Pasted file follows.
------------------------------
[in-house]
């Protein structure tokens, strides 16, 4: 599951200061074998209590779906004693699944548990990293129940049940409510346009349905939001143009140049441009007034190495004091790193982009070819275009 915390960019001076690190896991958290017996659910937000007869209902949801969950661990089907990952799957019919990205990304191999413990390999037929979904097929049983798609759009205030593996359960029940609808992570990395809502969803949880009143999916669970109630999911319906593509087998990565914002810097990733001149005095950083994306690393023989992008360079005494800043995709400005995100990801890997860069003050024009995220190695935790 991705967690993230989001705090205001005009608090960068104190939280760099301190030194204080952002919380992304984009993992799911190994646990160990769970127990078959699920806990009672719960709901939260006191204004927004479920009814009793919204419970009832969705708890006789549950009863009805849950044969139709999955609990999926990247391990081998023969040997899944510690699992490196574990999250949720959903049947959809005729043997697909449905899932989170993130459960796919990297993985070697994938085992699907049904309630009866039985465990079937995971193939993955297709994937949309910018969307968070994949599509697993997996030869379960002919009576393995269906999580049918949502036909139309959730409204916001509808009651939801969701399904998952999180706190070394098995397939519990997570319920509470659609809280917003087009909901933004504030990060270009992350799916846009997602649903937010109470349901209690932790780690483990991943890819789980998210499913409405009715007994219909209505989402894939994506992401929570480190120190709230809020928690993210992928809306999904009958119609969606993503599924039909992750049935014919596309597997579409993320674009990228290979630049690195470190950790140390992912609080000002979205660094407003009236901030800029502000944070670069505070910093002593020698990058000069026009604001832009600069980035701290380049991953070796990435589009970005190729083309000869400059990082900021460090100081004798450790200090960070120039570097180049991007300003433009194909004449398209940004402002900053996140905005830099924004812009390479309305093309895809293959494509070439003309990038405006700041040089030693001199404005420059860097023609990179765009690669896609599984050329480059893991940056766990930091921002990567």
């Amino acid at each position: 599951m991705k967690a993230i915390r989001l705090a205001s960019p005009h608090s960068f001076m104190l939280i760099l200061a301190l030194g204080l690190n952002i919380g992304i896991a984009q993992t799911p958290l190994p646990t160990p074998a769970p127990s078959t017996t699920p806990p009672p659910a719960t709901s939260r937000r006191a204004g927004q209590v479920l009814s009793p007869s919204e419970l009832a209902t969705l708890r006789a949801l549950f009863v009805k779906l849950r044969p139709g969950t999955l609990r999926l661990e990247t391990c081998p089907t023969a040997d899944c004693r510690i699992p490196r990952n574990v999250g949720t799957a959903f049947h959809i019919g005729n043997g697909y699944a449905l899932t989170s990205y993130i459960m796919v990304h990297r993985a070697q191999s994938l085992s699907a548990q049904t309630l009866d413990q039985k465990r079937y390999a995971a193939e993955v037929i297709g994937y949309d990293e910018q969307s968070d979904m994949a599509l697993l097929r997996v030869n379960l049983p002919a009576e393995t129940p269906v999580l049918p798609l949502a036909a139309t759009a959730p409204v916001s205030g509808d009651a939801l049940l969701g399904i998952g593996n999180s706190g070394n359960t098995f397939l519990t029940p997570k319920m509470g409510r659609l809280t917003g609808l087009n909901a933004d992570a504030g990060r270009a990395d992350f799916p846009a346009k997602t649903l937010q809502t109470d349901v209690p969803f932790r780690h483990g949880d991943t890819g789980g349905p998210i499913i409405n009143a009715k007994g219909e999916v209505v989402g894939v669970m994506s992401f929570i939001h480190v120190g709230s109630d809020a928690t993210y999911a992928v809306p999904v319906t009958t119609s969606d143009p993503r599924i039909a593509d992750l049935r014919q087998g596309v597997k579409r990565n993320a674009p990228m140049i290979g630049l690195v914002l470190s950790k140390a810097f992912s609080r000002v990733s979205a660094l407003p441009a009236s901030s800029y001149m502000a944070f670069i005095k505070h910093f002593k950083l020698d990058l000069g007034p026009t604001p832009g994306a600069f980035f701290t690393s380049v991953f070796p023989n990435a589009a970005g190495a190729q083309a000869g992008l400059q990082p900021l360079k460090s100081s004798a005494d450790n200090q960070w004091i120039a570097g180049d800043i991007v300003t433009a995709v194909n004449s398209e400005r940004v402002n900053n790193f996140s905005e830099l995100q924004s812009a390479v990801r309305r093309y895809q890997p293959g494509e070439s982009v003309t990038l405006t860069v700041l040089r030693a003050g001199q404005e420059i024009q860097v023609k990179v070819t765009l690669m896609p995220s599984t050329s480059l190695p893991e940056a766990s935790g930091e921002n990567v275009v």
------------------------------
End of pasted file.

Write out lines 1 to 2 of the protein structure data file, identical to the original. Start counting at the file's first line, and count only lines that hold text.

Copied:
[in-house]
């Protein structure tokens, strides 16, 4: 599951200061074998209590779906004693699944548990990293129940049940409510346009349905939001143009140049441009007034190495004091790193982009070819275009 915390960019001076690190896991958290017996659910937000007869209902949801969950661990089907990952799957019919990205990304191999413990390999037929979904097929049983798609759009205030593996359960029940609808992570990395809502969803949880009143999916669970109630999911319906593509087998990565914002810097990733001149005095950083994306690393023989992008360079005494800043995709400005995100990801890997860069003050024009995220190695935790 991705967690993230989001705090205001005009608090960068104190939280760099301190030194204080952002919380992304984009993992799911190994646990160990769970127990078959699920806990009672719960709901939260006191204004927004479920009814009793919204419970009832969705708890006789549950009863009805849950044969139709999955609990999926990247391990081998023969040997899944510690699992490196574990999250949720959903049947959809005729043997697909449905899932989170993130459960796919990297993985070697994938085992699907049904309630009866039985465990079937995971193939993955297709994937949309910018969307968070994949599509697993997996030869379960002919009576393995269906999580049918949502036909139309959730409204916001509808009651939801969701399904998952999180706190070394098995397939519990997570319920509470659609809280917003087009909901933004504030990060270009992350799916846009997602649903937010109470349901209690932790780690483990991943890819789980998210499913409405009715007994219909209505989402894939994506992401929570480190120190709230809020928690993210992928809306999904009958119609969606993503599924039909992750049935014919596309597997579409993320674009990228290979630049690195470190950790140390992912609080000002979205660094407003009236901030800029502000944070670069505070910093002593020698990058000069026009604001832009600069980035701290380049991953070796990435589009970005190729083309000869400059990082900021460090100081004798450790200090960070120039570097180049991007300003433009194909004449398209940004402002900053996140905005830099924004812009390479309305093309895809293959494509070439003309990038405006700041040089030693001199404005420059860097023609990179765009690669896609599984050329480059893991940056766990930091921002990567």